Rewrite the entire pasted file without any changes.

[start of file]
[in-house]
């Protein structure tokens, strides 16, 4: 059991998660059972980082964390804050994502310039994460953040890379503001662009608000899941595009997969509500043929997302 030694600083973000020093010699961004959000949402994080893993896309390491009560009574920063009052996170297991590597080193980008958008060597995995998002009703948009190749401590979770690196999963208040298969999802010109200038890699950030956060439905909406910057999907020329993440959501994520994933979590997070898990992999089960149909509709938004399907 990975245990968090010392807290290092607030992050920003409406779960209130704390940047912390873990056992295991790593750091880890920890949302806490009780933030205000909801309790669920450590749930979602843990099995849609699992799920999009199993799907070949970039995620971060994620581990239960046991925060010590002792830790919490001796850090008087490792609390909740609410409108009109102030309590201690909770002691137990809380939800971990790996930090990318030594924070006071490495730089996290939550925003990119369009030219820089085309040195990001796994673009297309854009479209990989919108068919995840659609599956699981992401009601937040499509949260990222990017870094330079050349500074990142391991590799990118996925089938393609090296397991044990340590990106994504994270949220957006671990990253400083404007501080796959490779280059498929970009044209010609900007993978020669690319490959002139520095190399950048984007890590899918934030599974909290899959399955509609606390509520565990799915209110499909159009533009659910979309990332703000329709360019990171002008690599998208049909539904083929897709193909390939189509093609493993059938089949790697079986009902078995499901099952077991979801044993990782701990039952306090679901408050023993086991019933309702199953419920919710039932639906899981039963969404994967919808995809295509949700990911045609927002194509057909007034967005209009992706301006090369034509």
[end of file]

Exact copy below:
[in-house]
């Protein structure tokens, strides 16, 4: 059991998660059972980082964390804050994502310039994460953040890379503001662009608000899941595009997969509500043929997302 030694600083973000020093010699961004959000949402994080893993896309390491009560009574920063009052996170297991590597080193980008958008060597995995998002009703948009190749401590979770690196999963208040298969999802010109200038890699950030956060439905909406910057999907020329993440959501994520994933979590997070898990992999089960149909509709938004399907 990975245990968090010392807290290092607030992050920003409406779960209130704390940047912390873990056992295991790593750091880890920890949302806490009780933030205000909801309790669920450590749930979602843990099995849609699992799920999009199993799907070949970039995620971060994620581990239960046991925060010590002792830790919490001796850090008087490792609390909740609410409108009109102030309590201690909770002691137990809380939800971990790996930090990318030594924070006071490495730089996290939550925003990119369009030219820089085309040195990001796994673009297309854009479209990989919108068919995840659609599956699981992401009601937040499509949260990222990017870094330079050349500074990142391991590799990118996925089938393609090296397991044990340590990106994504994270949220957006671990990253400083404007501080796959490779280059498929970009044209010609900007993978020669690319490959002139520095190399950048984007890590899918934030599974909290899959399955509609606390509520565990799915209110499909159009533009659910979309990332703000329709360019990171002008690599998208049909539904083929897709193909390939189509093609493993059938089949790697079986009902078995499901099952077991979801044993990782701990039952306090679901408050023993086991019933309702199953419920919710039932639906899981039963969404994967919808995809295509949700990911045609927002194509057909007034967005209009992706301006090369034509």